This pocket guide to depression is part of the Oxford University Library series that includes mental health titles on anxiety, obsessive compulsive disorder and sleep. It's a compact volume, aimed mainly at doctors, but it will be helpful to a range of clinicians who see people with, or at risk for, depression. As the authors explain, depression is a common condition, seen in primary care and specialist services, as well as in people with medical conditions. Depression imposes a considerable burden on the individual affected, on their family, and on the wider community. Early identification and treatment of depression is part of many countries mental health strategies.
The book is brief at around 100 pages, but is highly informative. It takes a predictably medial approach to depression, so clinicians would need to supplement the information provided with accounts of personal experience. It is well organized, with ten chapters ranging over epidemiology, clinical features, diagnosis and various treatment options. Differential diagnosis is well covered along with DSM diagnostic criteria, making the task of diagnosis clearer. In regard to treatment, separate chapters on the various psychotherapies, pharmacotherapy and other somatic therapies provide a good coverage of options. Limitations of studies of treatment are acknowledged. There is a chapter on depression in special populations, making the book useful for a wide range of clinicians. The final chapter contains many of the more commonly used rating scales, such as the Hamilton, Montgomery-Asberg, PHQ-9 and others. The Beck Inventory is omitted, probably for copyright reasons, but is easy enough to find. Each chapter has a useful reference list. For non-specialist clinicians, students, and psychiatric trainees this would make a useful reference work.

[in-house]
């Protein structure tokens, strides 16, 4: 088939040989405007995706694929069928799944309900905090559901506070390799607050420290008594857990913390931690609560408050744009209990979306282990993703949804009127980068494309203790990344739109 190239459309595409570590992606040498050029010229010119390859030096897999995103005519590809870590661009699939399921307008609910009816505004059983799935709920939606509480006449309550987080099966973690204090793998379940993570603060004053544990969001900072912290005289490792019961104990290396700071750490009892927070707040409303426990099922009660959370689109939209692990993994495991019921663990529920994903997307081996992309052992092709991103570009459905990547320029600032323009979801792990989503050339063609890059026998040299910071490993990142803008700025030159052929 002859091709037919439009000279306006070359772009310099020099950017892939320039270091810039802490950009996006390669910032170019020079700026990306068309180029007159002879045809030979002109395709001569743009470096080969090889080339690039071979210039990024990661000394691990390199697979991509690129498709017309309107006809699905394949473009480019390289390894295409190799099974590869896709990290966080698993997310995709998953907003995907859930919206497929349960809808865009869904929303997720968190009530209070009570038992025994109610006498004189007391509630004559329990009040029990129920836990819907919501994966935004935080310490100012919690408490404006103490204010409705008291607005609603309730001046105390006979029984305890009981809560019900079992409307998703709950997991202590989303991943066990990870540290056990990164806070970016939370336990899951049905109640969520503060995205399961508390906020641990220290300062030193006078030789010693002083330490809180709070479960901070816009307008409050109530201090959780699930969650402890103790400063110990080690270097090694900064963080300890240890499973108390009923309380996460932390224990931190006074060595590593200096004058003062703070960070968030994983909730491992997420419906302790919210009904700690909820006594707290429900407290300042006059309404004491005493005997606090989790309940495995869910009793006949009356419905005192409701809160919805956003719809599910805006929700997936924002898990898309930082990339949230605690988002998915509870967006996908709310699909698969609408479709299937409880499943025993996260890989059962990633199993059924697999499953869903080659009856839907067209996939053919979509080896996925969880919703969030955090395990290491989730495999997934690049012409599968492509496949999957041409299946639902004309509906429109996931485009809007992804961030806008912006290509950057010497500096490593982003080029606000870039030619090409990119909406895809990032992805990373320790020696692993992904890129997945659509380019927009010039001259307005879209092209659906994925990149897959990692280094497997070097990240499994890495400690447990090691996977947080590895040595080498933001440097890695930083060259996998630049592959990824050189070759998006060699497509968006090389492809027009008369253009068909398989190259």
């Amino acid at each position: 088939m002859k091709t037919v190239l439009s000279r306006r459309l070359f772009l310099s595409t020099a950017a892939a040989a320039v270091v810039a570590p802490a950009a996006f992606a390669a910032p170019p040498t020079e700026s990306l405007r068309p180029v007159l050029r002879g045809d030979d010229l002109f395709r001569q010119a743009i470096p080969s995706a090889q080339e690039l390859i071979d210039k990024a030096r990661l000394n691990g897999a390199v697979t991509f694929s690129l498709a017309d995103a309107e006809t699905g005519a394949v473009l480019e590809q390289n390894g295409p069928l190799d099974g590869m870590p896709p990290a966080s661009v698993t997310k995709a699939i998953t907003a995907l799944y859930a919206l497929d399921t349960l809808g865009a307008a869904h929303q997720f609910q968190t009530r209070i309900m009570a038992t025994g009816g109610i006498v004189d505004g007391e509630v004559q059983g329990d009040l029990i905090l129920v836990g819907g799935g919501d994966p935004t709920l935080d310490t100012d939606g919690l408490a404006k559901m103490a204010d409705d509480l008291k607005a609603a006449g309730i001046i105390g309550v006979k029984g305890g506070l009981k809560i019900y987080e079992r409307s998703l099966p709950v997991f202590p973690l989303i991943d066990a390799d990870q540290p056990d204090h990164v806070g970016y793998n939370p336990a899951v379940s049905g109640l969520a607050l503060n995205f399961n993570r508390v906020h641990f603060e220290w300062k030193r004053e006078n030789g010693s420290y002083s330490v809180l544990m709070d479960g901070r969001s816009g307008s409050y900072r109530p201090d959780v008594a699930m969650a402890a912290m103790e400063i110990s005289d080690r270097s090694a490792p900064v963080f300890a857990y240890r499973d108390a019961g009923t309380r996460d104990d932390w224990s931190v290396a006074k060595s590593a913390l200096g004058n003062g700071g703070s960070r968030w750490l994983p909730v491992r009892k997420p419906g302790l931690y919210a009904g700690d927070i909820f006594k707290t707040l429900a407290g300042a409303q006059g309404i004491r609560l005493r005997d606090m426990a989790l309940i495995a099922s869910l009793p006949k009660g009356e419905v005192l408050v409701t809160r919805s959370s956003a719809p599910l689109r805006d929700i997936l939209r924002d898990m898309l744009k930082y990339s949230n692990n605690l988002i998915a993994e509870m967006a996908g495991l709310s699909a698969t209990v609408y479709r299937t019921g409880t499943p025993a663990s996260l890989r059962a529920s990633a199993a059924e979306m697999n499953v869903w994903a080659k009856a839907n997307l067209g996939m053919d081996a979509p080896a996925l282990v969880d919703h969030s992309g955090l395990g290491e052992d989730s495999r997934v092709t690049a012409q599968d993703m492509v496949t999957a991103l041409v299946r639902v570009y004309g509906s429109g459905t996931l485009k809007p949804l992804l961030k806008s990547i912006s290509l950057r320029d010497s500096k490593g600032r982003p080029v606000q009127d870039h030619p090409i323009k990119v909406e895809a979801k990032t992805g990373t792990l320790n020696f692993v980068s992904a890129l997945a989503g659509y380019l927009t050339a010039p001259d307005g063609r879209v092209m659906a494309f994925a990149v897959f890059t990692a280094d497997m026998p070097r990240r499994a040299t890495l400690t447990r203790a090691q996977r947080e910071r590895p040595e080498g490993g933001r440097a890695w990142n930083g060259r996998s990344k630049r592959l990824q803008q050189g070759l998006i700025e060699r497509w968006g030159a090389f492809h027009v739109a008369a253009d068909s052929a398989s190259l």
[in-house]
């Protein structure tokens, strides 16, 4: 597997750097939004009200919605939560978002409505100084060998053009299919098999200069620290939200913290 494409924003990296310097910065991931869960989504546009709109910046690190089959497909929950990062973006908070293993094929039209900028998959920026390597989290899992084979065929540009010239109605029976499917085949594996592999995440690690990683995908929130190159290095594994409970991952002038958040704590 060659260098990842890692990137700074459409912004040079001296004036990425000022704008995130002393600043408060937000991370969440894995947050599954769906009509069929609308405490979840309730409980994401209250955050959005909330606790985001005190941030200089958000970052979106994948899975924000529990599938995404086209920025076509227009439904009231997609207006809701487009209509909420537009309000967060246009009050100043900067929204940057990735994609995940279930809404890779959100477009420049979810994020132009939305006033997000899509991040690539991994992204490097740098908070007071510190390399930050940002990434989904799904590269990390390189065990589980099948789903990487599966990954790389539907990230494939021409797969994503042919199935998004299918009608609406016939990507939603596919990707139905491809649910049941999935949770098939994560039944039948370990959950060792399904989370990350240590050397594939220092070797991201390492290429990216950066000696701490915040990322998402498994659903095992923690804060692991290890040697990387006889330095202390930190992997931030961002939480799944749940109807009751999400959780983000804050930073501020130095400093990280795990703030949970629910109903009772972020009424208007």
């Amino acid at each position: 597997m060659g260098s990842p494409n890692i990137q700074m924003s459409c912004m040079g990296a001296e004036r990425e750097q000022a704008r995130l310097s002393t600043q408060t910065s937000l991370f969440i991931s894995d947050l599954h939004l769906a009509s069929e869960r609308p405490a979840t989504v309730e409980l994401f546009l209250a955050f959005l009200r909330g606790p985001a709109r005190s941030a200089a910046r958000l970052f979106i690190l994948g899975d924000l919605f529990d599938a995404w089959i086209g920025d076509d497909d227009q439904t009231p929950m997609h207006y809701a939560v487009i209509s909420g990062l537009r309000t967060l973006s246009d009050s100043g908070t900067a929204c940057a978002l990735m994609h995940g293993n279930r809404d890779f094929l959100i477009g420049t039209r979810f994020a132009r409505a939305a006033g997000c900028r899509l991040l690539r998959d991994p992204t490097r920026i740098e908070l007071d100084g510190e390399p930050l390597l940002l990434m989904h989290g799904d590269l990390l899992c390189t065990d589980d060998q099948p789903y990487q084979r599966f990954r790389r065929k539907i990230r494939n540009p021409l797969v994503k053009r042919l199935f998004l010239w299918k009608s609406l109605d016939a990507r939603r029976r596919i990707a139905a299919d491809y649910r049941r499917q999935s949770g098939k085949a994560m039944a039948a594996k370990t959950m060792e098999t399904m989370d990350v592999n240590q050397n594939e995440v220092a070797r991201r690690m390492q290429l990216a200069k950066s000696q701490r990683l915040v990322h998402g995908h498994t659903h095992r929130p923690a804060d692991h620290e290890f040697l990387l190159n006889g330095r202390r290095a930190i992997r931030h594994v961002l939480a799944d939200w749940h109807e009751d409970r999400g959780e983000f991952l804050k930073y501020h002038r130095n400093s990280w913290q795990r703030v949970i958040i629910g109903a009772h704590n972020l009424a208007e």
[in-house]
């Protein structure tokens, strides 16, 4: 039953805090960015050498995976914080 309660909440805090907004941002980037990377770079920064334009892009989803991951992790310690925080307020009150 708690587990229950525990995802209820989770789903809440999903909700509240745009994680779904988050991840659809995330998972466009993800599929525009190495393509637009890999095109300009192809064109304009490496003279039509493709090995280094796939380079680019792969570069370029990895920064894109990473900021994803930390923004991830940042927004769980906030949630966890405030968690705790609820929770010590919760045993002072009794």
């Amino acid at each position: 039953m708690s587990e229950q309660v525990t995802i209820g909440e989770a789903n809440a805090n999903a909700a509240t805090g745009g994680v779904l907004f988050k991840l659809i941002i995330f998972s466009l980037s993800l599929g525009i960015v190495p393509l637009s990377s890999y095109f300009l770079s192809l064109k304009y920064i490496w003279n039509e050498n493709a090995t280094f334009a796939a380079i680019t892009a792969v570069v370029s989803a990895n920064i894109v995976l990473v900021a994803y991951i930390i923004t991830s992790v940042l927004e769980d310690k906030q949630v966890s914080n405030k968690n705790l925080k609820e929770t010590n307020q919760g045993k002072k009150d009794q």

© 2009 Tony O'Brien
Tony O'Brien RN, MPhil, Senior Lecturer, Mental Health Nursing, University of Auckland, email@example.com